The sheer profusion of the New has inculcated a kind of hesitancy among both information technologists and business decision makers, argued guest expert Harish Doddi, founder and CEO of Datatron, a company that develops a software platform used to deploy, monitor, and maintain ML models in production. As Doddi duly noted, almost all large organizations are standing up DataOps or MLOps practices. And proud we are of all of them. However, he told Kavanagh, organizations sometimes find it challenging to assimilate these cutting-edge practices to their existing IT practices.
Okay, you built it – now what do you do with it?
Doddi cited container virtualization – and container orchestration, in particular – as a case in point.
“There’s quite some hesitancy of adopting container frameworks because a lot of these frameworks have [yet] to be accepted by the internal enterprise architecture teams,” he told Kavanagh.
The reason this matters is that you can encapsulate part of the lifecycle of an ML app or service in a container.
So, for example, ML models, along with their data engineering and application logic, can be instantiated in virtual containers. These containers can be deployed as production-ready apps or services. An orchestration platform – usually Kubernetes (K8s) – can be used to spawn, terminate, or restart containerized apps or services. It can also spawn new, separate instances of apps or services in response to event-driven triggers, such as API calls or alerts. Container-level abstraction and encapsulation not only simplifies the design and versioning of ML models, but also consolidates other essential lifecycle activities – e.g., deployment, provisioning, and maintenance – into a single context: everything is encapsulated in the virtualized container, which is controlled by the orchestration platform. Best of all, the container itself is a blank slate: it is at once reusable and perfectly replicable; it behaves exactly the same way each and every time it spawns.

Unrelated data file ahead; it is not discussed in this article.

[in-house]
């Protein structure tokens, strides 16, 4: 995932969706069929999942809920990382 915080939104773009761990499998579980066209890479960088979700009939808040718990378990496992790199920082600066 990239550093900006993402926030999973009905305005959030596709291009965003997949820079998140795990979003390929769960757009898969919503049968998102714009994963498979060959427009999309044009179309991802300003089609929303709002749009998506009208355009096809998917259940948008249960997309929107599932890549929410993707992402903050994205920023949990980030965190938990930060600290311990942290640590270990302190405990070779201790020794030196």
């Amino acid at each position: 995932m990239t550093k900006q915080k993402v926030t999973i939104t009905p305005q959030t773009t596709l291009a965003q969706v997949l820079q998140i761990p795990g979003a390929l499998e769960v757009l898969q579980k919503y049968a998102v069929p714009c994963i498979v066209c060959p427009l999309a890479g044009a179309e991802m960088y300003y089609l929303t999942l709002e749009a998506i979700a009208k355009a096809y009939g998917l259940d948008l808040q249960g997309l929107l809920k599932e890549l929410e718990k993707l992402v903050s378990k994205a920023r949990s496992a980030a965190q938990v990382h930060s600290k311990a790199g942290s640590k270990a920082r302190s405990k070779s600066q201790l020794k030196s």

But what if an organization is not already using containers and, especially, container orchestration software? What if its existing IT policies, processes, and controls were not designed with containers in mind? Or, more likely, what if its siloed data science and MLOps teams prefer to use their own policies, processes, and controls? What if these are not exactly congruent with those of IT operations and (e.g.) its supervisory change control board? What if IT operations distrusts the technologies – i.e., the platforms, frameworks, runtimes, libraries, etc. – which data scientists and ML engineers use to design apps and services for production? At a minimum, this complicates the deployment of ML-infused software.